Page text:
Preserving trees, tradition and livelihoods in Palestine.
This article is excerpted from Dr. Bronner’s 2017 All-One Report.
In 2004, I was returning to Palestine from the US to conduct anthropological research for my doctorate. As I traveled through the land—the Jenin, Nablus, and Ramallah areas of the West Bank—I noticed a number of uncultivated olive tree terraces. At the time of my visit, Israeli occupation forces had fragmented Palestinian areas into multiple regions, and most farmers were not able to reach marketins in local cities, much less international markets. Occupation forces were also cutting down our trees, and Israeli settlers were harassing Palestinian farmers in orchards near settlements and their access roads—an ongoing problem. Meanwhile, olive oil prices plummeted to below $2 per kg, making it no longer feasible for farmers to sustain tending them.
Olive trees are the most important crop for Palestinians’ food security and cultural representation. They are the symbol of our identity. The trees connect us to our land, our history, and to past generations. They also link us to future generations, to our children and grandchildren. Our foods as well as our social and cultural traditions have grown out of our relationship to the land. If these trees and traditions are compromised, so too are we as a community, as a people.
To create an environment in which the olive crop could be saved, I turned to fair trade, building and networking village-based cooperatives to establish the Palestine Fair Trade Association. I then founded Canaan Fair Trade with a mission of sustaining the livelihoods and ecosystem of Palestinian rural communities. In 2005, we started exporting to Canada, the UK, and the US, selling our olive oil through fair trade shops and community organizations.
A year later David Bronner called to ask about our fair trade olive oil. Dr. Bronner’s understood our social mission and the challenges that surround our farmers’ production, and extended helping hands in overcoming and navigating these challenges. They first helped us achieve fair trade and organic certifications, which gave us a great deal of recognition in the marketplace and translated into sales and more market venues open to our farmers. Our partnership with Dr. Bronner’s made our new project a significant force in Palestine’s olive oil sector.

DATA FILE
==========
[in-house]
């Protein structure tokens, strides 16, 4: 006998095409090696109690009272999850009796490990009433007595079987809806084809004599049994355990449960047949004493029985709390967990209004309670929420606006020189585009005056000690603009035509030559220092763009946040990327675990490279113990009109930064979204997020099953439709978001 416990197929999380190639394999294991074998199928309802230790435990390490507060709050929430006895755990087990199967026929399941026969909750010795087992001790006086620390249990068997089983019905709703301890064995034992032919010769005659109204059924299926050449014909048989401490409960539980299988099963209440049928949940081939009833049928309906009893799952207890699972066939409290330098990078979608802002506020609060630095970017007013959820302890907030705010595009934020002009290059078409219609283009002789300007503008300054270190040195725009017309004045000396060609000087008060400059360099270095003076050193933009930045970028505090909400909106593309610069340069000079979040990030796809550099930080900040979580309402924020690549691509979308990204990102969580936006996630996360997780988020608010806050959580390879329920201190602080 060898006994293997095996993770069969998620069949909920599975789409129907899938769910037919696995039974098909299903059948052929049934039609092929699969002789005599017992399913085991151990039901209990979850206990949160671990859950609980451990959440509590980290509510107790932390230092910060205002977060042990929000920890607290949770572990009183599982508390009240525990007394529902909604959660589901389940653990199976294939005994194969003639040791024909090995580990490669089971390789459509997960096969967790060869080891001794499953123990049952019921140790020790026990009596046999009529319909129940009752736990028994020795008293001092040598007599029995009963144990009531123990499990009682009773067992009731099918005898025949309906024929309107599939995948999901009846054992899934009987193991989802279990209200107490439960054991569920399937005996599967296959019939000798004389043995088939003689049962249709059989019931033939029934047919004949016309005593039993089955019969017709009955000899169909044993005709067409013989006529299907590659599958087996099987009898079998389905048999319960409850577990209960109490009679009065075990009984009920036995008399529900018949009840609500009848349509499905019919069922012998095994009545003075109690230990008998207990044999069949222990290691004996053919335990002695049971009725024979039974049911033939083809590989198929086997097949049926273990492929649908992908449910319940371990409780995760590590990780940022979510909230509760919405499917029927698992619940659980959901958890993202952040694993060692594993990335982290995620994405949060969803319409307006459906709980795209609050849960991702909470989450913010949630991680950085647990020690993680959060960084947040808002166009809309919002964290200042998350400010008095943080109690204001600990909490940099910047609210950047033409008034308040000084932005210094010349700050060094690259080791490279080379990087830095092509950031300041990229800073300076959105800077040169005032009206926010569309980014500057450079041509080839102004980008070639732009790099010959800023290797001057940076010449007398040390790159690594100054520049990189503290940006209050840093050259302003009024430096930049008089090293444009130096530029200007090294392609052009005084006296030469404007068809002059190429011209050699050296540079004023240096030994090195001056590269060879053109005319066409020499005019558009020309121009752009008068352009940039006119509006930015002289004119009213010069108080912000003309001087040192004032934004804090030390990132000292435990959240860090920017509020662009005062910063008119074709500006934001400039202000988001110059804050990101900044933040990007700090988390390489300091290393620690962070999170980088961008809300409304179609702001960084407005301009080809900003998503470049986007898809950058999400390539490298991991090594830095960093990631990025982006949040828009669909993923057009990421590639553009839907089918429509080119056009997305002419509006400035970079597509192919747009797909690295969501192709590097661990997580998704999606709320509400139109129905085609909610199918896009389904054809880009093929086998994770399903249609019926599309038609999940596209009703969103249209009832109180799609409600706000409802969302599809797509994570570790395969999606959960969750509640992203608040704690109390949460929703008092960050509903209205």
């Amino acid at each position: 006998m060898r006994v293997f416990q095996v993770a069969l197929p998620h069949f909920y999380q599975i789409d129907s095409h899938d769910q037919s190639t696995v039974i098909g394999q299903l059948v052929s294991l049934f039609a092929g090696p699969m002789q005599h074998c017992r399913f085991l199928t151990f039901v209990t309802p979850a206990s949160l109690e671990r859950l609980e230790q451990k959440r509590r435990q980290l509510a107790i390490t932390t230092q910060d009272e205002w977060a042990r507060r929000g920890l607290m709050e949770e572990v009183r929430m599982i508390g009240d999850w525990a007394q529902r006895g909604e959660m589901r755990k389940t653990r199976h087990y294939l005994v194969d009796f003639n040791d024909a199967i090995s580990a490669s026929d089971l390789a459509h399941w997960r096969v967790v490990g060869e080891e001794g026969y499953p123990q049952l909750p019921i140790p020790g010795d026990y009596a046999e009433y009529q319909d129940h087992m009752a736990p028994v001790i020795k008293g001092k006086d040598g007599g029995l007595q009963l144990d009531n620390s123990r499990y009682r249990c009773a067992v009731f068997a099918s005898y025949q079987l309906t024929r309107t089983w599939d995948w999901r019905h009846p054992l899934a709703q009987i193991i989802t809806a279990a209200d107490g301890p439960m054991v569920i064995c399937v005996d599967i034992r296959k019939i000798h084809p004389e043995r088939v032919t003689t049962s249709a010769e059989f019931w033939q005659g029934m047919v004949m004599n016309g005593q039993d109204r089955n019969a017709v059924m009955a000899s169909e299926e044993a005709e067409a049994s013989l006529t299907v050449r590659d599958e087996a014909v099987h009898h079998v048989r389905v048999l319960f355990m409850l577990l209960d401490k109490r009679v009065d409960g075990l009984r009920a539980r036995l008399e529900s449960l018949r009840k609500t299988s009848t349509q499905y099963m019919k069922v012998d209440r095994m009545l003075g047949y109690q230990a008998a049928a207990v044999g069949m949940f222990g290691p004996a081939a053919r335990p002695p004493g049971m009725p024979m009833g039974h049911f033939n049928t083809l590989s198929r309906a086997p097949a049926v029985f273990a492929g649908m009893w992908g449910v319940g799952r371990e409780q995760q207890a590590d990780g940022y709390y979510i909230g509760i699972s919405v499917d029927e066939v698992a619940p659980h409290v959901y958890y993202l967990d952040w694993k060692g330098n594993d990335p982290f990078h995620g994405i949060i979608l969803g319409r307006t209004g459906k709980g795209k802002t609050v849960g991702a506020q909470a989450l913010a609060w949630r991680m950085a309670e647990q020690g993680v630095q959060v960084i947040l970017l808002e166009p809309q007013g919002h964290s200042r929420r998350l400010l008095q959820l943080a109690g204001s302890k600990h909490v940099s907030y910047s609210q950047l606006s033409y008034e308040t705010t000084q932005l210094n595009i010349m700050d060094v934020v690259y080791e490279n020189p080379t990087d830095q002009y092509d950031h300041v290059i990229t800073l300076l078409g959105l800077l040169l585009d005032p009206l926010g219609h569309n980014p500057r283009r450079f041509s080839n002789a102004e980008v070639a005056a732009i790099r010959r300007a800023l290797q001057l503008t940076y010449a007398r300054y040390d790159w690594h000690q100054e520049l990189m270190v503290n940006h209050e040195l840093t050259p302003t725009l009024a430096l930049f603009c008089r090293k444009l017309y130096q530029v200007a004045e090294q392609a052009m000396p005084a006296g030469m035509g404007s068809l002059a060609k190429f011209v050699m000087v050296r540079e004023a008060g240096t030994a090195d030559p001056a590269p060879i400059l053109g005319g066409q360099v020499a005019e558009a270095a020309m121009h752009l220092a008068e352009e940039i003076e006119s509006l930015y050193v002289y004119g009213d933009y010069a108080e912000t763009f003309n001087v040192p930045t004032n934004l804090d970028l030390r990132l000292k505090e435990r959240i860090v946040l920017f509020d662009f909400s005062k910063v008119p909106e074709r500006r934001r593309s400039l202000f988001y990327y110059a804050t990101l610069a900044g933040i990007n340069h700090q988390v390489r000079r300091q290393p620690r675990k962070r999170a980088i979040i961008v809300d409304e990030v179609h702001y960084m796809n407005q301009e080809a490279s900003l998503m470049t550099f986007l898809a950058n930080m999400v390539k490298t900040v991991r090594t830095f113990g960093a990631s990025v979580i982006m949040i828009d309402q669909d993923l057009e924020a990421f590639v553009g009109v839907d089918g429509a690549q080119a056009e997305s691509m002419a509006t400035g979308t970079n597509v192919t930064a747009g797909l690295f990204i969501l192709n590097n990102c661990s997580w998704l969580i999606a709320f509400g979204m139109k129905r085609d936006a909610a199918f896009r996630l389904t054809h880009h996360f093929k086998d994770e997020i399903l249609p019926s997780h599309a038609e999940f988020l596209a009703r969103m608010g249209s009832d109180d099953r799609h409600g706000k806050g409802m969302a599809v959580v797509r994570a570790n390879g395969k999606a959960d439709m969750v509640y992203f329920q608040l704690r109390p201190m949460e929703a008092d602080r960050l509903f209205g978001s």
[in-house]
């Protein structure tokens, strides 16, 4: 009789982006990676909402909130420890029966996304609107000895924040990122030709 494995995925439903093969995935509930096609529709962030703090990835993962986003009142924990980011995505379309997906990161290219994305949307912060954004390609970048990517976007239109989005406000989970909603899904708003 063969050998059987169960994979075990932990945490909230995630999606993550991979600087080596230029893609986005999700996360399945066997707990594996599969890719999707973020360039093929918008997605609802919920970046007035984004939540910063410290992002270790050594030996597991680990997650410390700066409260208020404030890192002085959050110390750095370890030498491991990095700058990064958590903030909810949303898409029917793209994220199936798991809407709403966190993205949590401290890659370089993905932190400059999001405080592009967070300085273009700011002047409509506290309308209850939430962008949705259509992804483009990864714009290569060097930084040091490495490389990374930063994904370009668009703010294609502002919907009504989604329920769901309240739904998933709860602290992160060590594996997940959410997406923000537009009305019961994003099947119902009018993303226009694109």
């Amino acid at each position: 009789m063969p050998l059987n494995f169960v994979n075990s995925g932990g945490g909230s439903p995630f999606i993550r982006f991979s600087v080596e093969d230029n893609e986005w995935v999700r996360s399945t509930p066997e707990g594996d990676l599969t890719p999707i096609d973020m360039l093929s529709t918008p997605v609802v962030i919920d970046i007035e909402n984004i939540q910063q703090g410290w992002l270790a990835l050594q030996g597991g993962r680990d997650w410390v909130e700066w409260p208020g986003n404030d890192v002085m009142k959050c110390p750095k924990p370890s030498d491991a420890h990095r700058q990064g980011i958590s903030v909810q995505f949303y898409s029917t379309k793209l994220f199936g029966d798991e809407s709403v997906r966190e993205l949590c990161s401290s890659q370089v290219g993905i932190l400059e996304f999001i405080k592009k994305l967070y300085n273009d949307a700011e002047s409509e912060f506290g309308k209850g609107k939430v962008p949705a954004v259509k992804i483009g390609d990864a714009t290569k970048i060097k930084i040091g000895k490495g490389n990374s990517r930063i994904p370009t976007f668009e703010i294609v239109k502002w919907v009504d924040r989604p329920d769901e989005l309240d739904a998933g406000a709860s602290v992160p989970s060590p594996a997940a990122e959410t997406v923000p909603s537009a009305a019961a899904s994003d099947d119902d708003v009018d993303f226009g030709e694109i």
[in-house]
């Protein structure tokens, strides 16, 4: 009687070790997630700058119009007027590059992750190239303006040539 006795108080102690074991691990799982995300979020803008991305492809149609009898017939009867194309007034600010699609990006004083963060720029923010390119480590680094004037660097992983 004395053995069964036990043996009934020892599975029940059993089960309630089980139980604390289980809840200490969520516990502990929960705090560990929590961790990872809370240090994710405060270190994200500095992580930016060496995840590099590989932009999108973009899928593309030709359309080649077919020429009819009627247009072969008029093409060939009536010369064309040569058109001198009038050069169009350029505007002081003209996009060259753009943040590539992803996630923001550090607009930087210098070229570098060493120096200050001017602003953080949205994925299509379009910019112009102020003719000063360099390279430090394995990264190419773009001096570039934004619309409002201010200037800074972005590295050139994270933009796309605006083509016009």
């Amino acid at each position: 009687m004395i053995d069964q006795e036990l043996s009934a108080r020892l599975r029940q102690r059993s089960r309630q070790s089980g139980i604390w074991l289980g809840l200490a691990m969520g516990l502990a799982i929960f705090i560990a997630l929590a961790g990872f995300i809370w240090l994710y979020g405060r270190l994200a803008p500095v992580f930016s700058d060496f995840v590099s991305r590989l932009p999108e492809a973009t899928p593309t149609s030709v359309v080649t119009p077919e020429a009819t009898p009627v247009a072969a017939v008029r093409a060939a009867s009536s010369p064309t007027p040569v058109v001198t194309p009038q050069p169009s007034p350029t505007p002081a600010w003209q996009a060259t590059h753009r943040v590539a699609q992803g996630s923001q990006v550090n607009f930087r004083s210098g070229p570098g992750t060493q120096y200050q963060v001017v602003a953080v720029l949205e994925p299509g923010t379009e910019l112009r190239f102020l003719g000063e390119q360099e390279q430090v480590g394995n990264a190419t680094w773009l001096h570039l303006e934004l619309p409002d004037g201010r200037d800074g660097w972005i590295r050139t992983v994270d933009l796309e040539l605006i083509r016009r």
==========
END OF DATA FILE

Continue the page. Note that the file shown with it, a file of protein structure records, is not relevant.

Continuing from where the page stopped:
While market olive oil prices were at 8 Israeli shekels (ILS; 1 $US=3.793 ILS) in 2004, in 2005 we paid farmers what we calculated to be the minimum sustainable prices of 16 ILS/kg. With Dr. Bronner’s request for 60 tons from the 2006 harvest, we raised farmers’ payment to 20 ILS/kg. Between 2006 and 2016 Dr. Bronner’s order grew from 60 to 420 tons, and local market olive oil prices have not dropped below sustainable levels since.
Though Dr. Bronner’s sources our olive oil for their organic and fair trade soaps, they also helped to nurture one of our most precious food sources, and save one of the longest-giving regenerative ecosystems and farming traditions in the world. And together we gave the world a window through which to see Palestinians as custodians of these sustainable farming traditions—an inspiring journey that has injected life and regenerated hope throughout Palestine’s farming community.